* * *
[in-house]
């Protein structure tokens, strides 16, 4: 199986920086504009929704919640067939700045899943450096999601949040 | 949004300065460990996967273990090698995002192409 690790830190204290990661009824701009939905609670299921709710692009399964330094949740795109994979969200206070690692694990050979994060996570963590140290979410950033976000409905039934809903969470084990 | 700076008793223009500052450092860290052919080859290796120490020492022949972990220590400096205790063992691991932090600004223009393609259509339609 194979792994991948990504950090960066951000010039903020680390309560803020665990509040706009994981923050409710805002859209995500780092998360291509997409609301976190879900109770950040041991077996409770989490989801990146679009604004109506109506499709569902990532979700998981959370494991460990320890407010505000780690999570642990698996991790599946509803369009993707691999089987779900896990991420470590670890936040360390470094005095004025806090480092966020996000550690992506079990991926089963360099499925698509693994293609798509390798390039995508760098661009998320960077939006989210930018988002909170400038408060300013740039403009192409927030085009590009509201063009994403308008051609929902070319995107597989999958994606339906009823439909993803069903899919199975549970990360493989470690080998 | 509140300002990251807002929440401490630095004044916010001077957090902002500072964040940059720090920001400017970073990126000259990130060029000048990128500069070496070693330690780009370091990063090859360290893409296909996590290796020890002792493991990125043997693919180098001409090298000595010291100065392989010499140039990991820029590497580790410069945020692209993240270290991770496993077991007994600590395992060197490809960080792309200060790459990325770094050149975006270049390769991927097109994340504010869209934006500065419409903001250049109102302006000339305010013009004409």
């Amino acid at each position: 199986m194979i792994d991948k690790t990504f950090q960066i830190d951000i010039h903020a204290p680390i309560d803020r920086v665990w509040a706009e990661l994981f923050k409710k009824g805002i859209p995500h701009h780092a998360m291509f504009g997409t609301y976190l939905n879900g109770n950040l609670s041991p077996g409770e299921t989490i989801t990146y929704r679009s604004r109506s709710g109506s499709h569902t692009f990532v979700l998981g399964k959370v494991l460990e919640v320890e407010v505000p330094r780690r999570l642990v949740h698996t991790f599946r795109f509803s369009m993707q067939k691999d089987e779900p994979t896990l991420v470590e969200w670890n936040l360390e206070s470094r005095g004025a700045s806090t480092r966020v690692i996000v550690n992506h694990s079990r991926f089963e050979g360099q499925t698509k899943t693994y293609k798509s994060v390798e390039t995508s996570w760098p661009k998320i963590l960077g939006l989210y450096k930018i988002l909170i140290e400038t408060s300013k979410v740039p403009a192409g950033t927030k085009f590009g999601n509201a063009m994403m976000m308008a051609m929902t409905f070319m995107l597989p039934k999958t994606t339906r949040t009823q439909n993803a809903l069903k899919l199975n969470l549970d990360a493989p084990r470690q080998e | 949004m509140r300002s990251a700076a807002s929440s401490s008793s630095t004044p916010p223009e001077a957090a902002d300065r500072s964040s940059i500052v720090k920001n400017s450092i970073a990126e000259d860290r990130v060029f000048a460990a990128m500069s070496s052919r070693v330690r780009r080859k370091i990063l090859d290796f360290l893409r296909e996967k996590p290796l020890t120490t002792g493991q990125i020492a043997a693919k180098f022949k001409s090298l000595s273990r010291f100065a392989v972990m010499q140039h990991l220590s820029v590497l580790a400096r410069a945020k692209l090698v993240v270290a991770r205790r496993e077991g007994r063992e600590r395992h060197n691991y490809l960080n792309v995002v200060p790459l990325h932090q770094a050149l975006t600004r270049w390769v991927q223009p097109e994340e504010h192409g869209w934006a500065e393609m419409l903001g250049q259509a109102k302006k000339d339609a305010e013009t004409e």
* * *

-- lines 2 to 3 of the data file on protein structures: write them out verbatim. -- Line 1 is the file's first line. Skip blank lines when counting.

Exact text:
């Protein structure tokens, strides 16, 4: 199986920086504009929704919640067939700045899943450096999601949040 | 949004300065460990996967273990090698995002192409 690790830190204290990661009824701009939905609670299921709710692009399964330094949740795109994979969200206070690692694990050979994060996570963590140290979410950033976000409905039934809903969470084990 | 700076008793223009500052450092860290052919080859290796120490020492022949972990220590400096205790063992691991932090600004223009393609259509339609 194979792994991948990504950090960066951000010039903020680390309560803020665990509040706009994981923050409710805002859209995500780092998360291509997409609301976190879900109770950040041991077996409770989490989801990146679009604004109506109506499709569902990532979700998981959370494991460990320890407010505000780690999570642990698996991790599946509803369009993707691999089987779900896990991420470590670890936040360390470094005095004025806090480092966020996000550690992506079990991926089963360099499925698509693994293609798509390798390039995508760098661009998320960077939006989210930018988002909170400038408060300013740039403009192409927030085009590009509201063009994403308008051609929902070319995107597989999958994606339906009823439909993803069903899919199975549970990360493989470690080998 | 509140300002990251807002929440401490630095004044916010001077957090902002500072964040940059720090920001400017970073990126000259990130060029000048990128500069070496070693330690780009370091990063090859360290893409296909996590290796020890002792493991990125043997693919180098001409090298000595010291100065392989010499140039990991820029590497580790410069945020692209993240270290991770496993077991007994600590395992060197490809960080792309200060790459990325770094050149975006270049390769991927097109994340504010869209934006500065419409903001250049109102302006000339305010013009004409």
């Amino acid at each position: 199986m194979i792994d991948k690790t990504f950090q960066i830190d951000i010039h903020a204290p680390i309560d803020r920086v665990w509040a706009e990661l994981f923050k409710k009824g805002i859209p995500h701009h780092a998360m291509f504009g997409t609301y976190l939905n879900g109770n950040l609670s041991p077996g409770e299921t989490i989801t990146y929704r679009s604004r109506s709710g109506s499709h569902t692009f990532v979700l998981g399964k959370v494991l460990e919640v320890e407010v505000p330094r780690r999570l642990v949740h698996t991790f599946r795109f509803s369009m993707q067939k691999d089987e779900p994979t896990l991420v470590e969200w670890n936040l360390e206070s470094r005095g004025a700045s806090t480092r966020v690692i996000v550690n992506h694990s079990r991926f089963e050979g360099q499925t698509k899943t693994y293609k798509s994060v390798e390039t995508s996570w760098p661009k998320i963590l960077g939006l989210y450096k930018i988002l909170i140290e400038t408060s300013k979410v740039p403009a192409g950033t927030k085009f590009g999601n509201a063009m994403m976000m308008a051609m929902t409905f070319m995107l597989p039934k999958t994606t339906r949040t009823q439909n993803a809903l069903k899919l199975n969470l549970d990360a493989p084990r470690q080998e | 949004m509140r300002s990251a700076a807002s929440s401490s008793s630095t004044p916010p223009e001077a957090a902002d300065r500072s964040s940059i500052v720090k920001n400017s450092i970073a990126e000259d860290r990130v060029f000048a460990a990128m500069s070496s052919r070693v330690r780009r080859k370091i990063l090859d290796f360290l893409r296909e996967k996590p290796l020890t120490t002792g493991q990125i020492a043997a693919k180098f022949k001409s090298l000595s273990r010291f100065a392989v972990m010499q140039h990991l220590s820029v590497l580790a400096r410069a945020k692209l090698v993240v270290a991770r205790r496993e077991g007994r063992e600590r395992h060197n691991y490809l960080n792309v995002v200060p790459l990325h932090q770094a050149l975006t600004r270049w390769v991927q223009p097109e994340e504010h192409g869209w934006a500065e393609m419409l903001g250049q259509a109102k302006k000339d339609a305010e013009t004409e």